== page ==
What is Teen Cutting?
Teen cutting is the practice of teens who purposely injure themselves by using a sharp object to scratch or cut their skin deep enough to draw blood. It’s a type of self-injury behavior typically seen more often among younger teen girls, although older teens and boys can also engage in cutting.
Teens usually will cut themselves where they can most easily reach – on arms, legs, and torso. They often take care to cut themselves only in places where their injuries and scars can be concealed by clothing to hide the practice from parents, siblings, and teachers.
Although it’s sometimes done in groups, cutting is typically a secretive behavior. Teens often keep their secret even from their closest friends because they’re embarrassed and ashamed.
If their injuries are noticed by a friend or family member, those who cut usually offer a rational explanation, like “I was playing with the dog and he got too rough,” or “I fell and landed on some broken glass,” to continue their deception. (1)
Why Teens Cut Themselves
It’s usually hard for parents to understand why their teen would cut himself or herself on purpose. According to therapists, teens cut themselves for several reasons. Among them:
- For release of pent up emotional stress.
- To express anger or other negative emotions.
- To exert an element of control when their lives seem out of control.
- To feel something other than emptiness, even if what they feel is pain.
- To punish themselves because they feel inadequate or worthless. (2)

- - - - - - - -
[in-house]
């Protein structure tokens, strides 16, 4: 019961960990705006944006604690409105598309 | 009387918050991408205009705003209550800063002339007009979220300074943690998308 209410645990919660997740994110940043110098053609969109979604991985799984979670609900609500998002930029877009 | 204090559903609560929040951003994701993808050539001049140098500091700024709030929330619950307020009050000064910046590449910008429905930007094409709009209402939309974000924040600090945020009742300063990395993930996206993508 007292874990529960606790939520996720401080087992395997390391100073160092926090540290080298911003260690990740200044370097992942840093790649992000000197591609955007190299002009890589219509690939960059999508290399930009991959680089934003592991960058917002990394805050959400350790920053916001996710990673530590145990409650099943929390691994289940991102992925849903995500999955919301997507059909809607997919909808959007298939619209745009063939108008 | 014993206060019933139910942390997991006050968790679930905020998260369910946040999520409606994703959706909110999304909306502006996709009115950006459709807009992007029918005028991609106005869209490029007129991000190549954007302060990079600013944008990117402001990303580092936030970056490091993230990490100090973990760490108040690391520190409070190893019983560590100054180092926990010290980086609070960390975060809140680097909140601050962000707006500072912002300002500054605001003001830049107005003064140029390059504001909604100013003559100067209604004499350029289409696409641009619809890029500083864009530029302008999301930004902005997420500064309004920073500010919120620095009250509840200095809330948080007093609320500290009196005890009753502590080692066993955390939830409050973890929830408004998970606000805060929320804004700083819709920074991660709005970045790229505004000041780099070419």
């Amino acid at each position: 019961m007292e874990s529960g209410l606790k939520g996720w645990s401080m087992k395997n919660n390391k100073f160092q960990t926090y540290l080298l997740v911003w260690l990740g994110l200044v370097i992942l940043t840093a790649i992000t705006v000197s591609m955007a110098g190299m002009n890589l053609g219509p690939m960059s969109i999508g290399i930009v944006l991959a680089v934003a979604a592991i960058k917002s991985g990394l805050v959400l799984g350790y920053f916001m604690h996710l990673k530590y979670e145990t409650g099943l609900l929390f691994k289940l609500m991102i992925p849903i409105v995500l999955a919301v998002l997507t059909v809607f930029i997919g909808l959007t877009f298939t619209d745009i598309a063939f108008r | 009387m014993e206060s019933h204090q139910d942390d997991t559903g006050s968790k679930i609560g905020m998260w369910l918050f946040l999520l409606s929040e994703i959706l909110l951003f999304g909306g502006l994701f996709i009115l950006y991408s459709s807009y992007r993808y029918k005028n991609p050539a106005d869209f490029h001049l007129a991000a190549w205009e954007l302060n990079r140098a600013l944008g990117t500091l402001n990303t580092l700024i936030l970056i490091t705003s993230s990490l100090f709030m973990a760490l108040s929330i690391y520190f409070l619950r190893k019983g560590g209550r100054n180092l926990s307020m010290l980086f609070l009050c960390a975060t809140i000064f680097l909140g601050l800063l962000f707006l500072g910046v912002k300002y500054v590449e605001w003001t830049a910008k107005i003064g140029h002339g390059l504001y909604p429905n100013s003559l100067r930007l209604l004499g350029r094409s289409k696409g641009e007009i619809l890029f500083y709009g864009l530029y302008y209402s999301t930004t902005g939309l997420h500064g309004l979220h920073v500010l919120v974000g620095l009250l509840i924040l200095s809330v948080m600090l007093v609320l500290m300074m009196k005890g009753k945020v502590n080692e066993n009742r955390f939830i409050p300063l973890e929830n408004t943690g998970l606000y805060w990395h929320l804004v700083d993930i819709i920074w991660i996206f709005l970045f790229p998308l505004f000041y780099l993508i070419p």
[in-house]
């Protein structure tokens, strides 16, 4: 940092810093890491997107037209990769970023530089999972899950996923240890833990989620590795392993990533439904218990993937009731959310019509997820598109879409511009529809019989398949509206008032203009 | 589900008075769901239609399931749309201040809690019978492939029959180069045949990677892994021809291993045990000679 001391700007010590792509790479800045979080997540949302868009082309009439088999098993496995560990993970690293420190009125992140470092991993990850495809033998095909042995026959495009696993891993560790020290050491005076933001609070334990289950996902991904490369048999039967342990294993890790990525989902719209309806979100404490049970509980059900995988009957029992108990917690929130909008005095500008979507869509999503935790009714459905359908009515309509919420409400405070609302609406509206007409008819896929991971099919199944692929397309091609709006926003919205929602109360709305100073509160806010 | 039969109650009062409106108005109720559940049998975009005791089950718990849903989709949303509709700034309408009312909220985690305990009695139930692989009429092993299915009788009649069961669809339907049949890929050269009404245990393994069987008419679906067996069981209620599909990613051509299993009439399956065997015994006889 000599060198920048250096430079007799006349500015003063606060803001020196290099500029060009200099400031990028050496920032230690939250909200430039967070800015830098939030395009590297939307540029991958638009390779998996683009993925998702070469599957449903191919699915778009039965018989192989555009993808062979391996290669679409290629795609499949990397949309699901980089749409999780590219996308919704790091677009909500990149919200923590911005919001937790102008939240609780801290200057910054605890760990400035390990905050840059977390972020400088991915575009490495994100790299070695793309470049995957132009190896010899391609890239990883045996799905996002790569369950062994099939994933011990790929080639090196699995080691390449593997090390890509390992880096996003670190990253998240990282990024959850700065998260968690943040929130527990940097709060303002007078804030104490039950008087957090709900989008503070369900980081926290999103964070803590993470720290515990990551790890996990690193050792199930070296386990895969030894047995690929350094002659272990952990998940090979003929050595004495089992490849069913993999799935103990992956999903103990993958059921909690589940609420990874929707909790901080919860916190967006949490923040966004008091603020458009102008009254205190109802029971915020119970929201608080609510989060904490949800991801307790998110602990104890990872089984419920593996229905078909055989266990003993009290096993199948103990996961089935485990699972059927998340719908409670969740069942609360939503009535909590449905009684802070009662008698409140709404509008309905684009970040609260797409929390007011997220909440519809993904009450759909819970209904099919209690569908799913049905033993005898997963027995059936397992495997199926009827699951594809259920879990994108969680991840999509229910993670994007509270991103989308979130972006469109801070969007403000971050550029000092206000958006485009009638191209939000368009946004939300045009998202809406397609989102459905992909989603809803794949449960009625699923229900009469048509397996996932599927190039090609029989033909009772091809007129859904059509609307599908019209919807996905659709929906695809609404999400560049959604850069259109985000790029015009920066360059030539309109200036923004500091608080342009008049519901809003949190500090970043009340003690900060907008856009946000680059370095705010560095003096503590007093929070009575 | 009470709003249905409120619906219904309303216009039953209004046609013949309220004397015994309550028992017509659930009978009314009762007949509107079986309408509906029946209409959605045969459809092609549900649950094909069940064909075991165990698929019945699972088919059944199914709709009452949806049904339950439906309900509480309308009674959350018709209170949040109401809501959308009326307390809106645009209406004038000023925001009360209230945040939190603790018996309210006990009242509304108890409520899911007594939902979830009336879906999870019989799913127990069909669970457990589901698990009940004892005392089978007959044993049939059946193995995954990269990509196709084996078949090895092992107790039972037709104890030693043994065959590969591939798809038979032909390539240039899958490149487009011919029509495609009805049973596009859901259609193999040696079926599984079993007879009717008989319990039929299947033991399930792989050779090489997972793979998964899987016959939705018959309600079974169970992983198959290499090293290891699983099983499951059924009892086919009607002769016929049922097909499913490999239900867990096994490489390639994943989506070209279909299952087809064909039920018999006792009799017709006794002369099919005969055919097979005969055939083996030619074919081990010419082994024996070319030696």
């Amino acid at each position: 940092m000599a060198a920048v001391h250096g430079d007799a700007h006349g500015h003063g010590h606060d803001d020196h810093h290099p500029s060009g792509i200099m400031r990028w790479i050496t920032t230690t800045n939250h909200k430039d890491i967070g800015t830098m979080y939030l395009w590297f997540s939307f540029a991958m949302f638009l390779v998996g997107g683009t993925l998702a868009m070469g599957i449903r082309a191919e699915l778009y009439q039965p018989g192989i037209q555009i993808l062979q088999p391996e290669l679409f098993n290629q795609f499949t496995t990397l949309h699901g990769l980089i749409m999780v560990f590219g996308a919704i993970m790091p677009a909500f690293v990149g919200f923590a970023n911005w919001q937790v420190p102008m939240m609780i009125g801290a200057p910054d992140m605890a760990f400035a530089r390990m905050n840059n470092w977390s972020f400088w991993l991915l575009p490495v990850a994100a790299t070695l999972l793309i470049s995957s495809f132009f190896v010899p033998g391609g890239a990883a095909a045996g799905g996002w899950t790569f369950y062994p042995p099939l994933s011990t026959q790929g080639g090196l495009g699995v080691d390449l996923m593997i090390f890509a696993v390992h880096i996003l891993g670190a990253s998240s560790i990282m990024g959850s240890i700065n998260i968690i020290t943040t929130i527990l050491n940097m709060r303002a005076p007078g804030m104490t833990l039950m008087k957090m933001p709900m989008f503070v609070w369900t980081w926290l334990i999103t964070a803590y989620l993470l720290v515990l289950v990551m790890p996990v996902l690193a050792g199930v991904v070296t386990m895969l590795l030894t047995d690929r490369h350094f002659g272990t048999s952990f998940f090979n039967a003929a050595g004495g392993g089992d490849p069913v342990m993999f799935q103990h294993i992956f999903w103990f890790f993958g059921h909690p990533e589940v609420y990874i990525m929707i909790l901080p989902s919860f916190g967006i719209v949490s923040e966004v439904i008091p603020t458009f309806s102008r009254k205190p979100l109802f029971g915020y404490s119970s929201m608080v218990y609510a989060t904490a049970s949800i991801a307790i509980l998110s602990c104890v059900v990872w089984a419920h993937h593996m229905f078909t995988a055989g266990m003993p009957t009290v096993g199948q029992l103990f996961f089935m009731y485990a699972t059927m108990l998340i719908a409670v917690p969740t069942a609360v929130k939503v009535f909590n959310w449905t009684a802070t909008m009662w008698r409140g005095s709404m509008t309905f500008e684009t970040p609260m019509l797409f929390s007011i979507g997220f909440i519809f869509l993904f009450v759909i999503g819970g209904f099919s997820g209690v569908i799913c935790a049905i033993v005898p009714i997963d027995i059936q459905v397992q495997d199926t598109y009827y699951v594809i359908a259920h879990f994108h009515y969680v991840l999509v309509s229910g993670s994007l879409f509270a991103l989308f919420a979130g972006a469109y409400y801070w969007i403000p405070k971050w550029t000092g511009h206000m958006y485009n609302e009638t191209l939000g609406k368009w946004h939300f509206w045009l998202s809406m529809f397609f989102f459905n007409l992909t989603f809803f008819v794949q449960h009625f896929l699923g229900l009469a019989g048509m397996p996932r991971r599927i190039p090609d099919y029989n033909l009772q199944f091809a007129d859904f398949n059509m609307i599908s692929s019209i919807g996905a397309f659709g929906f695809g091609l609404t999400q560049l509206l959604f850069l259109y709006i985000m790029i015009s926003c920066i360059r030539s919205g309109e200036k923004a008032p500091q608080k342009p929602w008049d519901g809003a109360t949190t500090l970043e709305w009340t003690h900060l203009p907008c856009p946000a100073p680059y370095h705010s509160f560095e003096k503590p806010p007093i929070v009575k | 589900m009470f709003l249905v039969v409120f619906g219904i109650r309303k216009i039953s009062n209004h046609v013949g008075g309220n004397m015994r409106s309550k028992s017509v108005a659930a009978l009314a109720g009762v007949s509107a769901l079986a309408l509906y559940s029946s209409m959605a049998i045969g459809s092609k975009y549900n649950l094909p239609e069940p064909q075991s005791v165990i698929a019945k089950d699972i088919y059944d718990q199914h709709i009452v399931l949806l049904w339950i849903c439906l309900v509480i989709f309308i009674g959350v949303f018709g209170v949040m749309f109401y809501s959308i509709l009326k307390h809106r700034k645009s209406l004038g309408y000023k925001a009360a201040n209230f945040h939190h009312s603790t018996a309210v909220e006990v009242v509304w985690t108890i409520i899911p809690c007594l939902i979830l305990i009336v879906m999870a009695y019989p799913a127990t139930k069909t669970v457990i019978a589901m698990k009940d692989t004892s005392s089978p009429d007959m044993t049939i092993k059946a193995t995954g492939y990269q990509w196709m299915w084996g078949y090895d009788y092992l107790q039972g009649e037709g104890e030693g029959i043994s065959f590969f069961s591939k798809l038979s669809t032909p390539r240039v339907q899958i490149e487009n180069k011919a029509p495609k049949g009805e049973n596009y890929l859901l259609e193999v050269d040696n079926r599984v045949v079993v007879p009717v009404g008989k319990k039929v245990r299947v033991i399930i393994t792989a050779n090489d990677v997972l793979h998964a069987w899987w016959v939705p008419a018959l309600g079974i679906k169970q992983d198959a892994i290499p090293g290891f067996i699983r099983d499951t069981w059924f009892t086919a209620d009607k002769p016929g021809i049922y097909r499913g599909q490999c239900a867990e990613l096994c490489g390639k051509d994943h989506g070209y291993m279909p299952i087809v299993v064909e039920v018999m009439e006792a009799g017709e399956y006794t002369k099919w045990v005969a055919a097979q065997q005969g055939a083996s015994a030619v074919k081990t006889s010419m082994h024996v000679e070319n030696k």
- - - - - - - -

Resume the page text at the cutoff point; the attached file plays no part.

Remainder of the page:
Teens who cut themselves lack coping skills to deal with strong emotions, intense stress, or relationship problems. Without healthy ways to deal with what they feel inside, tension builds up to an unbearable level until the teen seeks physical relief through cutting himself/herself.
Those who cut don’t intend to injure themselves seriously or permanently. And while teens who cut do sometimes attempt suicide, cutting episodes are usually not suicide attempts, experts say.
Rather, those who cut are feeling emotional pain and resort to physical self-injury in an attempt to feel better. Cutting releases endorphins, the brain’s feel-good chemical, providing a respite from the pain or helping the teen “feel more alive.”
But not unlike a drug induced high, the endorphin rush from cutting is temporary. When it fades those who cut feel more guilty or depressed than before. To achieve that endorphin rush again, they have to cut themselves some more. (3)
This cycle often causes cutting to become a habit for teens. Kicking the cutting habit can be for some as difficult as ending a drug habit. Although cutting is not physically addictive, the behavior can have a compulsive element, causing a teen to feel that the more she cuts, the more she needs to cut.
Cutting can be, although is not necessarily, associated with a mental disorder like depression, bipolar disorder, anorexia or other eating disorders, obsessive-compulsive disorder and others. It may also be associated with substance abuse and with other impulse control and risk taking behaviors. (1)
Warning Signs of Teen Cutting
- Wearing only long sleeved shirts, or refusing to wear shorts, even in hot weather.
- A sudden increase in the number of skin injuries, even when your teen provides a good explanation.
- Unexplained cuts or scratches.
- Associating with friends who cut.
- Discovery of a sharp object you wouldn’t expect among your teen’s possessions.
- Withdrawing from family, friends, or favorite activities.
- Increased irritability or impulsiveness.
- Constantly covering arms, legs, hands, and wrists.
- Low self esteem. (4)
Teen Cutting Sources:
- Teens Health [online]
- Bay Therapy [online]
- Elite Skills [online]
- The Step Family Life [online]